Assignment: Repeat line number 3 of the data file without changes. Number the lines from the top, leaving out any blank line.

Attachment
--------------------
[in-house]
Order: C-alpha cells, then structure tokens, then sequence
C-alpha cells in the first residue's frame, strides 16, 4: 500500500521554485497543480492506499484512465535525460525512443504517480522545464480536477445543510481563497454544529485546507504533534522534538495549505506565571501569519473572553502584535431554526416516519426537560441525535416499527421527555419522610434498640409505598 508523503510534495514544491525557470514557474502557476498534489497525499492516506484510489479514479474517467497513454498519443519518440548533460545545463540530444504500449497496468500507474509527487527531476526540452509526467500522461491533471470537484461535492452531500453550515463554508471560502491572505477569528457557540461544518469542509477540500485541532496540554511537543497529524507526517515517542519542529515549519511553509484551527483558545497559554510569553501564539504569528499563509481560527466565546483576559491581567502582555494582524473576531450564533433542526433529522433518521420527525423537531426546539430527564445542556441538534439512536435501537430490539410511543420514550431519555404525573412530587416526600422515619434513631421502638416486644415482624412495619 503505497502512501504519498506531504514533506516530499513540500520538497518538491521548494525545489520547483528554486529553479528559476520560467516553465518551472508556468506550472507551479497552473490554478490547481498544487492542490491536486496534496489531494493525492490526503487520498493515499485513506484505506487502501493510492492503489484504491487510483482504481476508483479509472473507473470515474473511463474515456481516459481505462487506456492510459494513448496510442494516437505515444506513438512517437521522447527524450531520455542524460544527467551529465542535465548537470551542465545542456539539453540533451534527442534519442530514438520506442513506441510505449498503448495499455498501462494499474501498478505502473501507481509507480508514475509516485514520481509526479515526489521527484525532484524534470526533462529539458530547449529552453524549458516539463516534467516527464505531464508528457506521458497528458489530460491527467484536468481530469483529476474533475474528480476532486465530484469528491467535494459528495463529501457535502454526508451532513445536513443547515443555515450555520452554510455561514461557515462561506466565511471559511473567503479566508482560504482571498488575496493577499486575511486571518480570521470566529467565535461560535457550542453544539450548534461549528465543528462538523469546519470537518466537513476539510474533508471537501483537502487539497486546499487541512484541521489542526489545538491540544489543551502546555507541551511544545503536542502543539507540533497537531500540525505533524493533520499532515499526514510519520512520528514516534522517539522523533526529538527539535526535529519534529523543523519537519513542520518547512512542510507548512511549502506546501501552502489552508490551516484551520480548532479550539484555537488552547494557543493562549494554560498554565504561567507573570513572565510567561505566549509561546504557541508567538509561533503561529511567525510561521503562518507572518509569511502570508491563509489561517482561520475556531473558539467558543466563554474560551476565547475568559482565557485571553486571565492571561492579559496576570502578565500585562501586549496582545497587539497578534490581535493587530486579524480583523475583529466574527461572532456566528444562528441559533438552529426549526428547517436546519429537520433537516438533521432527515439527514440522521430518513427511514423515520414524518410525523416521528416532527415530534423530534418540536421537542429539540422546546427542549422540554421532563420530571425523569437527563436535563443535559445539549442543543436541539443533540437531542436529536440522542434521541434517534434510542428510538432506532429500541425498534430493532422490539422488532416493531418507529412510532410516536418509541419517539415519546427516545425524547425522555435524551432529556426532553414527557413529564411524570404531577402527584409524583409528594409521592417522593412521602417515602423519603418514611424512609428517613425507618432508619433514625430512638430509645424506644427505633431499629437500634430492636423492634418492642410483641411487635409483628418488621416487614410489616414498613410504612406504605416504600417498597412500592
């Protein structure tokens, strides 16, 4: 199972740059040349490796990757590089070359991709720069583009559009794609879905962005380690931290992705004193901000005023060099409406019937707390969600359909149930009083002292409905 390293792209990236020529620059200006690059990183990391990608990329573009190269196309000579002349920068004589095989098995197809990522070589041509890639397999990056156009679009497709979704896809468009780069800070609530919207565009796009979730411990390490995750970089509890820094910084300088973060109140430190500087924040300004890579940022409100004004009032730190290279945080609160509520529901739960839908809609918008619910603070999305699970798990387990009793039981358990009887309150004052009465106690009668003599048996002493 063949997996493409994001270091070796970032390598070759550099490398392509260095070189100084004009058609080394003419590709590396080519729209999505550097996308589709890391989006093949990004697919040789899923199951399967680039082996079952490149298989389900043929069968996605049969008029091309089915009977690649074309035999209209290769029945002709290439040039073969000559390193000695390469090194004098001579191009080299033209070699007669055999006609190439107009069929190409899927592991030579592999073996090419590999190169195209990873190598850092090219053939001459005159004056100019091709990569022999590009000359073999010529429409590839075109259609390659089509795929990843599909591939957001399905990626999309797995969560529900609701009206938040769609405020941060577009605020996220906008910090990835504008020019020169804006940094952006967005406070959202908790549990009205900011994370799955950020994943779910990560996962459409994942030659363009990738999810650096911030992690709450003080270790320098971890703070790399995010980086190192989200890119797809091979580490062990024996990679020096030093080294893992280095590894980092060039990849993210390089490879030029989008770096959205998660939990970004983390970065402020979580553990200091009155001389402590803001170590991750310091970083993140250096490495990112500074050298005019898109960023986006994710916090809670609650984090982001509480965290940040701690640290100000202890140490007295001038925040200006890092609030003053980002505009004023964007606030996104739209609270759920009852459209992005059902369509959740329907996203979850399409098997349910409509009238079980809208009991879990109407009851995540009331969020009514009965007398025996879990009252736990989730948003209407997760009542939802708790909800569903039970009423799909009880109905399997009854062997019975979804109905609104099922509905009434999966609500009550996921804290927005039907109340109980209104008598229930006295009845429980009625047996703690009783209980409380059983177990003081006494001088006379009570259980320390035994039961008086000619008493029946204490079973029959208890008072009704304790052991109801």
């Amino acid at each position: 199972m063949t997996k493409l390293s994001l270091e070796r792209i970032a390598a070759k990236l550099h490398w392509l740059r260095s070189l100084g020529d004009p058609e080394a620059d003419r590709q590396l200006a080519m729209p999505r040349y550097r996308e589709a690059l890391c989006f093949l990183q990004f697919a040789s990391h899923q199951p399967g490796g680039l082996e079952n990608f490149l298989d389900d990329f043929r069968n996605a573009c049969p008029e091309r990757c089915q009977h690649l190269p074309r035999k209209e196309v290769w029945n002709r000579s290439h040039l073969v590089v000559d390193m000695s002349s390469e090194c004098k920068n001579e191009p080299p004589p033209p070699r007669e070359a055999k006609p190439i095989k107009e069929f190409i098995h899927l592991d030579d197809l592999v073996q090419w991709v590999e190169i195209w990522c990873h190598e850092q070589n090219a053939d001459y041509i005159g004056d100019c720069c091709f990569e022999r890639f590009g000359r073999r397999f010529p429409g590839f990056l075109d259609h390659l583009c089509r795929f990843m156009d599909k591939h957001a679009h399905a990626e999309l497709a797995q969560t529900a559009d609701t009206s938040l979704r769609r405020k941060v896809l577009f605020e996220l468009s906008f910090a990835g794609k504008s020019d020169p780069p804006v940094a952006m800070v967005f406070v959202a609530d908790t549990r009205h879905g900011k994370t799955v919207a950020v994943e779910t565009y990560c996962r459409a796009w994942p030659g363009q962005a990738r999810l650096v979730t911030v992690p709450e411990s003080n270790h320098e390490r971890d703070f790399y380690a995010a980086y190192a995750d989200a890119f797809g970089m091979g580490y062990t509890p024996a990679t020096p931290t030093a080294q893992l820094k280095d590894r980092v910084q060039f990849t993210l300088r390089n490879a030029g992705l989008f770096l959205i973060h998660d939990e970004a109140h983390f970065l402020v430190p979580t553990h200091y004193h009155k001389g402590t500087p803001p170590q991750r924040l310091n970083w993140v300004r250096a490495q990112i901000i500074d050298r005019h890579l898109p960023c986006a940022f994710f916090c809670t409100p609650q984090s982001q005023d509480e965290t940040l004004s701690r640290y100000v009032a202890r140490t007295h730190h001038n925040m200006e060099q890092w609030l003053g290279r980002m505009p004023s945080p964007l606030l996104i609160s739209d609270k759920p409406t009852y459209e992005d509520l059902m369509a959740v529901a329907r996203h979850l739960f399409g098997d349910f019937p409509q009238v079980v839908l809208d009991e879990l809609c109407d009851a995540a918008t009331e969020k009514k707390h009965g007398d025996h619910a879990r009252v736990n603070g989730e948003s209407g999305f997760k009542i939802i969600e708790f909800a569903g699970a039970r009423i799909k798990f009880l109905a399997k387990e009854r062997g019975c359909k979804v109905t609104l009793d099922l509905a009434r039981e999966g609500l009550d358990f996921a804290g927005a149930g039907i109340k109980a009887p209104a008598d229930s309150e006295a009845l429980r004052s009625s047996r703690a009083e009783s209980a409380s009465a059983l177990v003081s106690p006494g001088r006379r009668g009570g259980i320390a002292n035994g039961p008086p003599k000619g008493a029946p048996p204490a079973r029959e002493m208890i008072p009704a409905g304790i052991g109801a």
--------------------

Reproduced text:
C-alpha cells in the first residue's frame, strides 16, 4: 500500500521554485497543480492506499484512465535525460525512443504517480522545464480536477445543510481563497454544529485546507504533534522534538495549505506565571501569519473572553502584535431554526416516519426537560441525535416499527421527555419522610434498640409505598 508523503510534495514544491525557470514557474502557476498534489497525499492516506484510489479514479474517467497513454498519443519518440548533460545545463540530444504500449497496468500507474509527487527531476526540452509526467500522461491533471470537484461535492452531500453550515463554508471560502491572505477569528457557540461544518469542509477540500485541532496540554511537543497529524507526517515517542519542529515549519511553509484551527483558545497559554510569553501564539504569528499563509481560527466565546483576559491581567502582555494582524473576531450564533433542526433529522433518521420527525423537531426546539430527564445542556441538534439512536435501537430490539410511543420514550431519555404525573412530587416526600422515619434513631421502638416486644415482624412495619 503505497502512501504519498506531504514533506516530499513540500520538497518538491521548494525545489520547483528554486529553479528559476520560467516553465518551472508556468506550472507551479497552473490554478490547481498544487492542490491536486496534496489531494493525492490526503487520498493515499485513506484505506487502501493510492492503489484504491487510483482504481476508483479509472473507473470515474473511463474515456481516459481505462487506456492510459494513448496510442494516437505515444506513438512517437521522447527524450531520455542524460544527467551529465542535465548537470551542465545542456539539453540533451534527442534519442530514438520506442513506441510505449498503448495499455498501462494499474501498478505502473501507481509507480508514475509516485514520481509526479515526489521527484525532484524534470526533462529539458530547449529552453524549458516539463516534467516527464505531464508528457506521458497528458489530460491527467484536468481530469483529476474533475474528480476532486465530484469528491467535494459528495463529501457535502454526508451532513445536513443547515443555515450555520452554510455561514461557515462561506466565511471559511473567503479566508482560504482571498488575496493577499486575511486571518480570521470566529467565535461560535457550542453544539450548534461549528465543528462538523469546519470537518466537513476539510474533508471537501483537502487539497486546499487541512484541521489542526489545538491540544489543551502546555507541551511544545503536542502543539507540533497537531500540525505533524493533520499532515499526514510519520512520528514516534522517539522523533526529538527539535526535529519534529523543523519537519513542520518547512512542510507548512511549502506546501501552502489552508490551516484551520480548532479550539484555537488552547494557543493562549494554560498554565504561567507573570513572565510567561505566549509561546504557541508567538509561533503561529511567525510561521503562518507572518509569511502570508491563509489561517482561520475556531473558539467558543466563554474560551476565547475568559482565557485571553486571565492571561492579559496576570502578565500585562501586549496582545497587539497578534490581535493587530486579524480583523475583529466574527461572532456566528444562528441559533438552529426549526428547517436546519429537520433537516438533521432527515439527514440522521430518513427511514423515520414524518410525523416521528416532527415530534423530534418540536421537542429539540422546546427542549422540554421532563420530571425523569437527563436535563443535559445539549442543543436541539443533540437531542436529536440522542434521541434517534434510542428510538432506532429500541425498534430493532422490539422488532416493531418507529412510532410516536418509541419517539415519546427516545425524547425522555435524551432529556426532553414527557413529564411524570404531577402527584409524583409528594409521592417522593412521602417515602423519603418514611424512609428517613425507618432508619433514625430512638430509645424506644427505633431499629437500634430492636423492634418492642410483641411487635409483628418488621416487614410489616414498613410504612406504605416504600417498597412500592